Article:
5. 2

    Can’t this video be made for every store brand in your local grocery store?

    But seriously, this is just a form of price discrimination and is a basic economic concept. Even without the data analytics of Amazon, the Zaras and the H&Ms of the world have been doing this forever. Same with your Safeways and Krogers. The video highlights the differences that justify the higher price of the name brand bag. Some people will value that, some people won’t. Let’s not just throw away a basic economic principle just because we can’t make every single dollar out there.

  6. 1

    This same video could be made for many inventions that Microsoft, Facebook, Amazon, and others rip off and just incorporate into their products with no fear of a patent lawsuit with the death squads having their back.

    1. 1.1

      NW, competition in products not protected by any intellectual property laws has been consistently held legally and publicly desirable even before our Constitution provided two limited exceptions for federal legislative enactments. So, the initial question must be whether or not this copied bag product was protected by patents, trade dress, trademarks or copyrights. “House brand” product copies of brand name products are widely sold by many major retailers. Whether Amazon is in a monopoly laws position restricting their conduct in that respect is an antitrust issue, not an IPL issue.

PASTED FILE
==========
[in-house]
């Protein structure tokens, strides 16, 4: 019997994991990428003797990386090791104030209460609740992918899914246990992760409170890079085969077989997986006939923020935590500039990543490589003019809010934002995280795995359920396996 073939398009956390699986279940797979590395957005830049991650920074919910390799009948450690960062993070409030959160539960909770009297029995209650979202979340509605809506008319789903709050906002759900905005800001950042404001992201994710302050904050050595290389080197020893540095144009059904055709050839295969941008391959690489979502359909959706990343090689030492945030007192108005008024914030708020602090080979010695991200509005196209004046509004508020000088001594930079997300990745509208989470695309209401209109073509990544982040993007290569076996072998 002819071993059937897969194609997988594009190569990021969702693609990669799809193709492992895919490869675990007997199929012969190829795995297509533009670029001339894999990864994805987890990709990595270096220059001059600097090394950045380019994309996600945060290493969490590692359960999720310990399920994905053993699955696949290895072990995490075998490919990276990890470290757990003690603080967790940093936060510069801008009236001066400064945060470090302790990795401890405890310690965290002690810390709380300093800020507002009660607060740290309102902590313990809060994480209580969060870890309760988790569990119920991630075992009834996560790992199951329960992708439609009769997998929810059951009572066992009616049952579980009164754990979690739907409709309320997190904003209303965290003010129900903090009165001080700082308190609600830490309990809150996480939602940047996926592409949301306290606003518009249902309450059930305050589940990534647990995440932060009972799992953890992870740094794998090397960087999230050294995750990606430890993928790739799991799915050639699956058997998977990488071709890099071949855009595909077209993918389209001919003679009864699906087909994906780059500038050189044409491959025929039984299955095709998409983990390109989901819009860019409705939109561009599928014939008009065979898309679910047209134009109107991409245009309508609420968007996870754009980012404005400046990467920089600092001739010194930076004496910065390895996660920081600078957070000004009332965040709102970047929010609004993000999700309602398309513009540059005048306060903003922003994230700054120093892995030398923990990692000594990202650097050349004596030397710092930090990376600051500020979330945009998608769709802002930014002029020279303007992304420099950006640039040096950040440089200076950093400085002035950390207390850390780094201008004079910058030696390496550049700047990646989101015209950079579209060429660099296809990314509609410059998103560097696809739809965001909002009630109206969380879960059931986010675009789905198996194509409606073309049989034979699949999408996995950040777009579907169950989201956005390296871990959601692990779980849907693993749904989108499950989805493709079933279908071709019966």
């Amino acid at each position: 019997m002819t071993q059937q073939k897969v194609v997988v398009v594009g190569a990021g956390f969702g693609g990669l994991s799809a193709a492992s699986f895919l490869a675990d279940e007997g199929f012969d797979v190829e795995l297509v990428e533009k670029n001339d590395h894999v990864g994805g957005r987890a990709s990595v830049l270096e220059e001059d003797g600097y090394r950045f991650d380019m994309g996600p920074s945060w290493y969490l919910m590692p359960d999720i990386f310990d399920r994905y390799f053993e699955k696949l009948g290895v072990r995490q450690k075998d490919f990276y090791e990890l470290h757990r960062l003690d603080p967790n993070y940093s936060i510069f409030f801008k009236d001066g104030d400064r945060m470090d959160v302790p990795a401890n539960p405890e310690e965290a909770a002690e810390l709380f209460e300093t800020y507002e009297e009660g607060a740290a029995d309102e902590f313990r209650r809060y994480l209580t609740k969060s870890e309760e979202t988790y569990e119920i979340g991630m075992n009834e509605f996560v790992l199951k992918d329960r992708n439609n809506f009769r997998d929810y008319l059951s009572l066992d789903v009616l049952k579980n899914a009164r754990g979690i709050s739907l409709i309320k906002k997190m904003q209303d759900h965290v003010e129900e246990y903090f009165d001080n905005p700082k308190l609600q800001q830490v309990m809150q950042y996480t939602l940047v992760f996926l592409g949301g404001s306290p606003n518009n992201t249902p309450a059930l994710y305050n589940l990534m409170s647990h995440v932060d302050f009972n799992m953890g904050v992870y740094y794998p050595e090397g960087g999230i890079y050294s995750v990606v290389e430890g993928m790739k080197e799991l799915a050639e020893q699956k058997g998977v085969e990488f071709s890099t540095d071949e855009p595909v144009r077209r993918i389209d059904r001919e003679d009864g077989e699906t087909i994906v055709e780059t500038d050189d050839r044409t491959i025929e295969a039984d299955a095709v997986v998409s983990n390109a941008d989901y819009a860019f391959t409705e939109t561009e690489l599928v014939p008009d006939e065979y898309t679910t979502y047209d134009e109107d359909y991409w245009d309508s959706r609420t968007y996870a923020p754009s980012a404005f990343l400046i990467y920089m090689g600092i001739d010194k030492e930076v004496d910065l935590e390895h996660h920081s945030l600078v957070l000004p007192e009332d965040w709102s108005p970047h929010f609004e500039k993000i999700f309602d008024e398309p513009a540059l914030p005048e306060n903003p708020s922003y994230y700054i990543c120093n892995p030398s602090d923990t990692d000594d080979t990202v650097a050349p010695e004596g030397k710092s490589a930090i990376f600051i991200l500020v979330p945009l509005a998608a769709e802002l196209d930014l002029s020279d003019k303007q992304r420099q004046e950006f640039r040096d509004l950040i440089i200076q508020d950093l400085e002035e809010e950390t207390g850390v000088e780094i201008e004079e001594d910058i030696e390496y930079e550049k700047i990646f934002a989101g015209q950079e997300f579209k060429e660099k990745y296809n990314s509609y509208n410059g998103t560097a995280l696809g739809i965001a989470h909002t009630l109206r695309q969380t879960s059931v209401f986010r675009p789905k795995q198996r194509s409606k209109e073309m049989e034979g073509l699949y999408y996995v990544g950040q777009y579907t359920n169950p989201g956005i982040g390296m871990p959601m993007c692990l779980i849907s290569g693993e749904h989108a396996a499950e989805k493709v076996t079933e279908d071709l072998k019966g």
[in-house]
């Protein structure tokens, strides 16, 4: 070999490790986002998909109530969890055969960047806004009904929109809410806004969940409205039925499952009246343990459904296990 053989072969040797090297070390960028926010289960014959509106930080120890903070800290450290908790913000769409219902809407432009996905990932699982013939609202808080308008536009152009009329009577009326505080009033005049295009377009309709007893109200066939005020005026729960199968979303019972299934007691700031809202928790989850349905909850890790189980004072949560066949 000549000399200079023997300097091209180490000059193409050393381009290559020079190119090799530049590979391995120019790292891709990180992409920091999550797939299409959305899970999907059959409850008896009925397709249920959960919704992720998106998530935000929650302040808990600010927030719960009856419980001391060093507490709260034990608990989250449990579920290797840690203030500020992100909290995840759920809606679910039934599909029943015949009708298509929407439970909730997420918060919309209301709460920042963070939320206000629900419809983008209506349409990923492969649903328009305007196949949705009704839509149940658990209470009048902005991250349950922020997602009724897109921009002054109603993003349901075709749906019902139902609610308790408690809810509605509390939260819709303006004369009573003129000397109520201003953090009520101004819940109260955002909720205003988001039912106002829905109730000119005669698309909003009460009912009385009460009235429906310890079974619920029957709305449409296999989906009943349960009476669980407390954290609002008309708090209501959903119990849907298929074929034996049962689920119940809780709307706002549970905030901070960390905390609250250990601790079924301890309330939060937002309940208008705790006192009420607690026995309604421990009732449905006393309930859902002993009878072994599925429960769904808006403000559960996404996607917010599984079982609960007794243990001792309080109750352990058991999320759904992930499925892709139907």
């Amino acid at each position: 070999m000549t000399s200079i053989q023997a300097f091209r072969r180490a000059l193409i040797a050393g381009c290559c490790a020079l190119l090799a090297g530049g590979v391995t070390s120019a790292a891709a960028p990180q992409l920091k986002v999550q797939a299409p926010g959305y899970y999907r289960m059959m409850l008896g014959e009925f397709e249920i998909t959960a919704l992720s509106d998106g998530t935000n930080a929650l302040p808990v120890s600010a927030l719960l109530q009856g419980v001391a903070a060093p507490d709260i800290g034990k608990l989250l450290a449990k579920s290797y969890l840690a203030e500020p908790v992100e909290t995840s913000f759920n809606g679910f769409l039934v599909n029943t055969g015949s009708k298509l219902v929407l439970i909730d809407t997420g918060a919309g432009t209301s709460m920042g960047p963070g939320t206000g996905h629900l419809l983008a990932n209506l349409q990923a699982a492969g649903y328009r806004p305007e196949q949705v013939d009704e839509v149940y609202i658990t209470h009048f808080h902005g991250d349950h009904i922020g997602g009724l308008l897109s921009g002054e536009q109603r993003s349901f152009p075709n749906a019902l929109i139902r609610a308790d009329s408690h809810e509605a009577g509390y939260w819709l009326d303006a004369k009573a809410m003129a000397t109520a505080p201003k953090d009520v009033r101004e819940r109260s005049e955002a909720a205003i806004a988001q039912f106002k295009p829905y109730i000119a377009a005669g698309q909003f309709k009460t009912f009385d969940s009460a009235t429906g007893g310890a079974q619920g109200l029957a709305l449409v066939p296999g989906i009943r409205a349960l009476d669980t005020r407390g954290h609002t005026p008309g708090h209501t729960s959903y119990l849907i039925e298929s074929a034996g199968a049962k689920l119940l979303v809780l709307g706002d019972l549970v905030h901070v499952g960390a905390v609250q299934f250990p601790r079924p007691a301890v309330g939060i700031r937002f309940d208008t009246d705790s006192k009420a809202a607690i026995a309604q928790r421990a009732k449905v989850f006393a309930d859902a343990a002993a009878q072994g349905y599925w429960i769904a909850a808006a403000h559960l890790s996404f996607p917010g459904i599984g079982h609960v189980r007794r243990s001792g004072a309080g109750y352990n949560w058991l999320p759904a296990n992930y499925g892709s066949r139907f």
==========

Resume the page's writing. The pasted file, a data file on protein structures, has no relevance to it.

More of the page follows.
1. 1.1.1

        BTW, any new product promoter watching the TV “Shark Tank” program should have learned that by now just from listening to the potential investors questions.

      2. 1.1.3

        I guess you missed my point Paul. The inventions that are supposedly being protected by patents are “enjoying” the same level of copying as the products that are not protected by IP.


          NW, since this blog is intended to be IPL educational [even though misused by some for personal attacks], and is read by people who have not been patent attorneys, please appreciate that my responses are written for the latter.
          Yes, patent enforcement is, and always has been, expensive and difficult, but definitely better than making or selling products with no IPL protection at all. Lawsuits get counted, but what is never counted is the many times in which companies make a decision NOT to copy a product after noting that it is patented. I, and I suspect you, have been involved several in such decisions.